Clause 12 has the effect of saving existing leases and licences which have been granted by the Commonwealth before the date of commencement of the new act. Other provisions of the bill deal with evidentiary matters, delegations and the making of regulations.

The provisions of the bill relating to the sale of intoxicating liquor are designed to meet prevailing points of view of the various States, as manifested in their licensing laws, to the fullest extent consistent with the Commonwealth's constitutional position.

As regards intoxicating liquor, clause 9 maintains the principle that a licence under State law will not be necessary, but at the same time provides for terms and conditions, operating by force of federal law, corresponding to those applicable under State law. While the clause excludes State laws which might require an authority, licence, permit or registration it recognizes, however, that the terms and conditions of an authority under the act could themselves require the holder to obtain or have an authority, licence or permit under State law or under some other Commonwealth law.

It would be quite wrong to suggest that the bill usurps State powers and functions in this regard, since section 52 of the Constitution provides that Parliament shall have exclusive power to make laws relating to places acquired by the Commonwealth for public purposes. The word " exclusive " means, of course, that the power is to be exclusive of the power of the Parliament of the State. It is envisaged that where a State has laws relating to the sale of liquor which, in fact, meet the needs of the travelling public, the Commonwealth authority may require the concessionaire to obtain a State licence and to comply with all its provisions.

It follows, therefore, that State governments retain substantial initiative, because in any case where a Commonwealth authority is issued it must contain conditions and restrictions especially those relating to the days on which and the times during which liquor may be sold, corresponding with the provisions of State law which would be applicable in the State in which the airport is situated.

I should also emphasize that there is certainly no intention of authorizing the sale of liquor at any airport unless the volume of traffic passing through the airport fully warrants the establishment of this facility. I do not envisage that during the foreseeable future it will be necessary to authorize the sale of liquor at more than six or seven airports throughout the Commonwealth and its Territories.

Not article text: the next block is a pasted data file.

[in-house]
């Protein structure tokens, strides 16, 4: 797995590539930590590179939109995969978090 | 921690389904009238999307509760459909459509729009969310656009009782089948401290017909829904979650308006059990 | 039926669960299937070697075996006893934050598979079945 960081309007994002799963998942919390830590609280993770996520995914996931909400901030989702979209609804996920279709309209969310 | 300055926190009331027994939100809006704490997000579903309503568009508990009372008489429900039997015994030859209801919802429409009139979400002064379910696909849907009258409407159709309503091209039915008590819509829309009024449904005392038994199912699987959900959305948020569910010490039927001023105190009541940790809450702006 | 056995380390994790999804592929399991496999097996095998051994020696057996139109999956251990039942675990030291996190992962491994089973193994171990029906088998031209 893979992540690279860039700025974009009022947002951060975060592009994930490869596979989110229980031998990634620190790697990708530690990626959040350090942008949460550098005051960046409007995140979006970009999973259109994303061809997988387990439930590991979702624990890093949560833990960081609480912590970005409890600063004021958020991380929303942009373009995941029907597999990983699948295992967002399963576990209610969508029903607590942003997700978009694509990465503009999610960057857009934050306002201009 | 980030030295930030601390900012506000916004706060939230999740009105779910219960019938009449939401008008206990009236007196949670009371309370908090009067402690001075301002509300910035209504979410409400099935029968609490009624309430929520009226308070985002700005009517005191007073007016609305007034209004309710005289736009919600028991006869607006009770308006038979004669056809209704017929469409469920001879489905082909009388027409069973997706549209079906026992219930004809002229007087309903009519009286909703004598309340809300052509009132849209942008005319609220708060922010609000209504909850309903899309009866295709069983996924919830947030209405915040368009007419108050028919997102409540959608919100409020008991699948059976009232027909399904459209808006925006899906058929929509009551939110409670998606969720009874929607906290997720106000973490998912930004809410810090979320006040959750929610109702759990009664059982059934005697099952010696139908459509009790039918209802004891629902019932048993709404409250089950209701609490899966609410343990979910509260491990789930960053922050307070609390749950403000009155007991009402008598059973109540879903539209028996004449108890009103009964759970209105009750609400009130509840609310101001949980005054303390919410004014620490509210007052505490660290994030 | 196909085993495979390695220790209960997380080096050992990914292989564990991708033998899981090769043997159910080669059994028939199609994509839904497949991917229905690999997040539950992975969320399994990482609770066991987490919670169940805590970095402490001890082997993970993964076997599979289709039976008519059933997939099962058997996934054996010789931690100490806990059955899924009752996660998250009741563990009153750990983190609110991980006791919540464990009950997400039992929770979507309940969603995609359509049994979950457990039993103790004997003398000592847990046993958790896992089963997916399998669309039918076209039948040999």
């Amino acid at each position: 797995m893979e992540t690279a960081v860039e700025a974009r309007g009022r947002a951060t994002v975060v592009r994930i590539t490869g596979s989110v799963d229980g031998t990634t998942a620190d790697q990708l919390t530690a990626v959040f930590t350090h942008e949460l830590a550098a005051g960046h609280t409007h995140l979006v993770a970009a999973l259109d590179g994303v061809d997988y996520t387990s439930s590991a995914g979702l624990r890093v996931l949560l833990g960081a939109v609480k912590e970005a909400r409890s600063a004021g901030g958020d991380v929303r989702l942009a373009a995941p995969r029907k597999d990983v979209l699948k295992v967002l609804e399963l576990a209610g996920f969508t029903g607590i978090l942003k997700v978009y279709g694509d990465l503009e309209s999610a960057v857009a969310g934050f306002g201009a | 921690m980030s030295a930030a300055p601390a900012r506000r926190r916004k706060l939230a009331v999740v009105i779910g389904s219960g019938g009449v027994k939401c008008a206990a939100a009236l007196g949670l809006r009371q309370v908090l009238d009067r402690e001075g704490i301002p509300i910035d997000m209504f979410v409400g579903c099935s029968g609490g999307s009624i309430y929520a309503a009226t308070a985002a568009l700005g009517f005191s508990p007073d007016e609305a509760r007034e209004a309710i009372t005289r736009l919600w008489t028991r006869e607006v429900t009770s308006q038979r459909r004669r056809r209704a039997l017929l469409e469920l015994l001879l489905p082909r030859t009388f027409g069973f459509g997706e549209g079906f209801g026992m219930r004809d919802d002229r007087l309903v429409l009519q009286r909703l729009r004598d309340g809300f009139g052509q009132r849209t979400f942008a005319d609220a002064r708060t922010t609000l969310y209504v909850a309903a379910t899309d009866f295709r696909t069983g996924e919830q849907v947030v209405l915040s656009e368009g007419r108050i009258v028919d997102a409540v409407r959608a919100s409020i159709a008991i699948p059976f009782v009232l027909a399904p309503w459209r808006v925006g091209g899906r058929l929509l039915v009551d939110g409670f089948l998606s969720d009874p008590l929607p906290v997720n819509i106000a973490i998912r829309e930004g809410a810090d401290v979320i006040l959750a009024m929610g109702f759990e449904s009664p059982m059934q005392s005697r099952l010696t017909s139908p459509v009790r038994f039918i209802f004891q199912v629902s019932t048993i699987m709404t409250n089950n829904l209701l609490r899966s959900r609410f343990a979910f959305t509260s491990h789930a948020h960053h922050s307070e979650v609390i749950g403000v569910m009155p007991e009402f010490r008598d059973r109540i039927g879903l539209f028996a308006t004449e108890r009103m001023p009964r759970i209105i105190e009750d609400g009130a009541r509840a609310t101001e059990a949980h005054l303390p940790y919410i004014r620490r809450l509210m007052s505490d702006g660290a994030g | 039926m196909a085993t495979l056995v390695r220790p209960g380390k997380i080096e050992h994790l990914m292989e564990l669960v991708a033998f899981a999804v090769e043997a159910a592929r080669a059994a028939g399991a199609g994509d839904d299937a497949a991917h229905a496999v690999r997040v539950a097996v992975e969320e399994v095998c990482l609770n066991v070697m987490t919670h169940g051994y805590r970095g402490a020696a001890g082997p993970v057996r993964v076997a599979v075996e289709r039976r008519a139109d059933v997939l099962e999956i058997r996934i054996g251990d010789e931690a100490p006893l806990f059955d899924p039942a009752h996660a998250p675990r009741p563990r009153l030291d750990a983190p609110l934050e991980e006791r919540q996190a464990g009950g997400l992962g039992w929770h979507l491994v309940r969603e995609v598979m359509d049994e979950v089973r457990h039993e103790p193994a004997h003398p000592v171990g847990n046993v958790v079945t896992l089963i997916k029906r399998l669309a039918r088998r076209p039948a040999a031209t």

In proposing this bill I am conscious of the need to ensure that the ever-increasing costs of operating and maintaining our civil airports do not remain a burden upon the Australian taxpayer. Other countries have proved to us that with proper commercial development of civil airports we can, under legislation such as I have outlined, do much to offset these high but very necessary costs. I am also equally conscious of the growing demand of the travelling public for adequate facilities at Commonwealth airports. There is a rapidly growing public demand for the type of airport facilities with which the bill is concerned, and it is essential to lay sound foundations for future development in this direction. I would emphasize that the bill does not mean that the Commonwealth will engage in business activities on airports. On the contrary, its purpose is to facilitate the extension to private enterprise of excellent opportunities to develop the valuable business potential which is generated on these airports.


Mr Calwell - Ansett will be the chief beneficiary.


Mr TOWNLEY - I do not think that Ansett runs beauty salons and shops. Although civil aviation in Australia has kept pace both technically and operationally with other world leaders in the field, we have not until more recently been able to devote much effort to the provision of facilities and services required by the travelling public and other users of our airports. I feel certain that the scheme contemplated by this bill presents the satisfying prospect that, with greatly increased passenger facilities of many varieties, and with the resulting increase in airport revenues, our major airports will soon compare favorably with the more attractive and successful airports overseas. I commend the bill to honorable members.

Debate (on motion by Mr. Calwell) adjourned.